A 6th c. church floor in Medeba, Jordan has a mosaic map of the land of Israel with numerous place names in Greek.
The center of the map is an open-faced depiction of Jerusalem with the city walls, gates, churches (with red roofs), and the Cardo. This main street of the city is depicted with two rows of colonnades running the length of the city from north to south.
Church of the Holy Sepulcher
Originally built by the mother of Emperor Constantine in 330 A.D., the Church of the Holy Sepulcher commemorates the hill of crucifixion and the tomb of Christ's burial.
On grounds of tradition alone, this church is the best candidate for the location of these events. The Garden Tomb was not identified as such until the 19th century.
Dome of the Rock
Built atop the earlier location of the Temple, the Dome of the Rock was built by the Muslim ruler Abd el-Malik in 688-691. Because of its situation on bedrock, the numerous earthquakes over the centuries have not caused significant damage to the structure (unlike its neighbor Al Aqsa mosque). This shrine was covered by a lead dome from 691 until it was replaced with a gold-colored covering in 1965. Because of rust, the anodized aluminum cover was again replaced in 1993 with a gold covering.
In Jerusalem for a visit in 1884, General Charles Gordon spied a prominent rocky crag which looked to him like it could be the "place of the skull" mentioned in the Bible as where Jesus was crucified.
Around the corner Gordon identified an ancient tomb and putting the two together he located the hill of crucifixion and the nearby burial place.
A 1750-foot (530m) tunnel carved during the reign of Hezekiah to bring water from one side of the city to the other, Hezekiah's Tunnel together with the 6th c. tunnel of Euphalios in Greece are considered the greatest works of water engineering technology in the pre-Classical period. Had it followed a straight line, the length would have been 1070 ft (335m) or 40% shorter.[Bible Places]
Jerusalem Area G
The City of David was very narrow; about 80-100m wide. The east side has a steep slope of about 60 degrees.
Though smaller, steeper and more difficult for construction than the Western Hill, the City of David was chosen because of its water source, the Gihon Spring.[Bible Places]
The southeast corner of the Old City, the Jewish Quarter occupies about 15 acres and has been inhabited by Jews for centuries. Following the capture of the Old City by the Arabs in 1948, all Jews were expelled and their buildings destroyed. When Israel regained the Old City in 1967 work began to reconstruct the quarter and today hundreds of people live and study here.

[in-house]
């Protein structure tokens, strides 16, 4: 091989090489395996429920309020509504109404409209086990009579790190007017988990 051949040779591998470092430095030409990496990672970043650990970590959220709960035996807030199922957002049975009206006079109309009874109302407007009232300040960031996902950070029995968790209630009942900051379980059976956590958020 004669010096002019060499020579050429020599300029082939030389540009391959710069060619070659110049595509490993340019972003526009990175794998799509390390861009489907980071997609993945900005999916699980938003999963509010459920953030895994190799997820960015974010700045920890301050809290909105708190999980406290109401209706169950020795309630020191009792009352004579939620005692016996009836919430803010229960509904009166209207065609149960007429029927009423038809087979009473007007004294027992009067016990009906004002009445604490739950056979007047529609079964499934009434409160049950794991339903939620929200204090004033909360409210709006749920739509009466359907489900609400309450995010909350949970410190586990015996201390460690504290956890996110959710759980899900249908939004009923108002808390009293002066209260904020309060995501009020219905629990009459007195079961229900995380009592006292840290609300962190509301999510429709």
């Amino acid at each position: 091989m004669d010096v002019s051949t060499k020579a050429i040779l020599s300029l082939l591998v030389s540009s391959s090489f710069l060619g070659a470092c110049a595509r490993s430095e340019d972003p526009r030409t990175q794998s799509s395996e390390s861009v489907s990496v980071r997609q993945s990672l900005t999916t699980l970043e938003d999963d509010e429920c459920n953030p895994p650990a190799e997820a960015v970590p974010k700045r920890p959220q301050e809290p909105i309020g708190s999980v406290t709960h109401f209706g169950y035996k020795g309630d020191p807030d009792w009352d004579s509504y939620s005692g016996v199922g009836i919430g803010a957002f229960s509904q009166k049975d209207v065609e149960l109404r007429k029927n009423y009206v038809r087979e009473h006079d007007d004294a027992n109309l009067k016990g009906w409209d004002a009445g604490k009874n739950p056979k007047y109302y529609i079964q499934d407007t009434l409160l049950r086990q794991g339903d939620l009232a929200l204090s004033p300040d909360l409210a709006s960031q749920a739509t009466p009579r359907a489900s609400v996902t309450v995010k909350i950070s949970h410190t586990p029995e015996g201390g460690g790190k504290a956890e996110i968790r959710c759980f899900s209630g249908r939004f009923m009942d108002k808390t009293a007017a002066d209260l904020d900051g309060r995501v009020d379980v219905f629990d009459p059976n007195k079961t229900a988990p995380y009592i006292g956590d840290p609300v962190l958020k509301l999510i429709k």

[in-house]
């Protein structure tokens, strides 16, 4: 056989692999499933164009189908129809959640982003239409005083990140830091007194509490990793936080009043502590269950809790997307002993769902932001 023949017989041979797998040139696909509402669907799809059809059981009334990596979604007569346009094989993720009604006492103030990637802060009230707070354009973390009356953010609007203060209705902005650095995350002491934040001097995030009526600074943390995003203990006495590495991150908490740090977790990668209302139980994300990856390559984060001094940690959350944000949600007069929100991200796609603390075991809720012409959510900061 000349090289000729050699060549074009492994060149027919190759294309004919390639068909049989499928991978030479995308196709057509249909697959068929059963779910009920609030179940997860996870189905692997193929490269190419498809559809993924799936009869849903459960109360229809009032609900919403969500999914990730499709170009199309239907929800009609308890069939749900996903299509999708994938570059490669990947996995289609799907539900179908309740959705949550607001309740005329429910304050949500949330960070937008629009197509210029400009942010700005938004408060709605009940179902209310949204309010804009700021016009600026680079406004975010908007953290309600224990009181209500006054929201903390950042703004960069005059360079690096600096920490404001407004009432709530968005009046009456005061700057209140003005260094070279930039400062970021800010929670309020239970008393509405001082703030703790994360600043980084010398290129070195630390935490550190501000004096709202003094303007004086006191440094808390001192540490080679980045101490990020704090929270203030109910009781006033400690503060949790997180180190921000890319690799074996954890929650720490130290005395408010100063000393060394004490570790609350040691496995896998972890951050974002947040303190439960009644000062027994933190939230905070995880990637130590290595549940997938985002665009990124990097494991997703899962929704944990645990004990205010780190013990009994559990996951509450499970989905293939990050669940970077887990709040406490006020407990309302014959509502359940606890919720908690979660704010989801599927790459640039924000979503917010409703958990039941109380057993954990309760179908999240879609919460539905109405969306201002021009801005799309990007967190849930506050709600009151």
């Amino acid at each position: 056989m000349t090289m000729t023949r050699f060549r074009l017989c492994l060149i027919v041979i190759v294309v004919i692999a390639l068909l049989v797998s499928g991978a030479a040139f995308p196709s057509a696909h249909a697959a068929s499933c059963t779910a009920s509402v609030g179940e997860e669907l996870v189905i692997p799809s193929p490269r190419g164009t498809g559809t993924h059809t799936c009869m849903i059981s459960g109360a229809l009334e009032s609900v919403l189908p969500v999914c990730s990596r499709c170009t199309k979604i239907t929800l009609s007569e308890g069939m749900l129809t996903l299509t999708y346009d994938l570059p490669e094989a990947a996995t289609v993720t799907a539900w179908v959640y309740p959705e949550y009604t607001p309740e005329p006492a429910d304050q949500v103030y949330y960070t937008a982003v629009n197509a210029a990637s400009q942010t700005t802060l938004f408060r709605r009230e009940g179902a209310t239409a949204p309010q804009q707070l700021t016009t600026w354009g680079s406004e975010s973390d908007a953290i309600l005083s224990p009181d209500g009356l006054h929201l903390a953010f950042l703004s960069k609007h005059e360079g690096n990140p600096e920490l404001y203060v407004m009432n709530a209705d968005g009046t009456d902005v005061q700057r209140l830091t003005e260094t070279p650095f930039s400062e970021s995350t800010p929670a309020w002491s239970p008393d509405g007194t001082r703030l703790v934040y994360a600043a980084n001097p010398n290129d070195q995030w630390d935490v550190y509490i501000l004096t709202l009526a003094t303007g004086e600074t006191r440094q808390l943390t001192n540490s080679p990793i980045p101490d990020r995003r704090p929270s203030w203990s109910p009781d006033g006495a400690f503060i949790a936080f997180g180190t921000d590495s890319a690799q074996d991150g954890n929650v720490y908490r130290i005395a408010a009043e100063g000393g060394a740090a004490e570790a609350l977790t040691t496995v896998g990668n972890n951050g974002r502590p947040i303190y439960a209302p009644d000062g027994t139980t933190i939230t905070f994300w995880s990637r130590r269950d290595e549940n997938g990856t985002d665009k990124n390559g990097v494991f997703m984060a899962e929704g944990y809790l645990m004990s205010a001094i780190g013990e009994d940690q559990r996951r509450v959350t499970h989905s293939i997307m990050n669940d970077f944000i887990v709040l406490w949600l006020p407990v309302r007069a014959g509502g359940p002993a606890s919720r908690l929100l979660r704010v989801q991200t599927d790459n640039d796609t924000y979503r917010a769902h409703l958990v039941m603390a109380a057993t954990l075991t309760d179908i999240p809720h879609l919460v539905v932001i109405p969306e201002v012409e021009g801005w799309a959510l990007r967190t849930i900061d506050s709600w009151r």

Mount of Olives
Separated from the Eastern Hill (the Temple Mount and the City of David) by the Kidron Valley, the Mt. of Olives has always been an important feature in Jerusalem's landscape. From the 3rd millennium until the present, this 2900-foot hill has served as one of the main burial grounds for the city. The two-mile long ridge has three summits each of which has a tower built on it.[Bible Places]
The modern Mt. Zion is a misnomer applied by Byzantine pilgrims who thought that the larger, flatter Western Hill must be the original City of David. Archaeological evidence has shown that this hill was only incorporated within the city's fortifications in the 8th century B.C. but the name has stuck. The Hinnom Valley borders this hill on its western and southern sides.[Bible Places]
Old City Gates
So named because the road leading from it goes to the port city of Jaffa (Joppa), this gate is the only one on the western side of the Old City.
A low part of the city wall was torn down and the Crusader moat of the Citadel filled in 1898 for the visit of the German Kaiser Wilhelm II. This gate was also the famous scene of the English General Allenby's entrance in 1917.
Southern Temple Mount
These excavations begun by Benjamin Mazar in 1968 were the largest earth-moving archaeological projects in Israel. Work continued until 1978 but has since resumed in the 1990s under the direction of Ronny Reich. These excavations are the most important for understanding the Temple Mount because of the impossibility of excavating on the mount itself.[Bible Places]
Often visitors wonder why the Temple Mount isn't the highest point in the city when the Bible seems to describe it as such. The answer is that the city today (including the "Old City") has grown and shifted from its original location. The earliest city of Jerusalem is the "City of David," a smaller hill south of, and lower than, the Temple Mount.[Bible Places]
Tomb of the Kings
Generally regarded as the largest and most beautiful tomb in Jerusalem, the so-called "Tomb of the Kings" was the final resting place for the family of Queen Helene of Adiabene in the first century A.D. Located 820 m north of the Old City walls, the tomb got its name from early explorers who believed that this magnificent tomb housed members of the dynasty of David.[Bible Places]
Discovered by Charles Warren in his investigations of the city in the 1860s, this underground tunnel system has become known as "Warren's Shaft."
The system by this name consists of four parts: the stepped tunnel, the horizontal curved tunnel, the 14 meter vertical shaft and the feeding tunnel. Scholars have long debated the date and function of this system.
Formerly known as the Wailing Wall, the Western Wall is now so known because of the desire to remove the negative associations that the Wall had before its recapture in 1967.
The plaza was created as an area for prayer (technically it is a synagogue) beginning in 1967 and thousands of people sometimes gather here for prayer.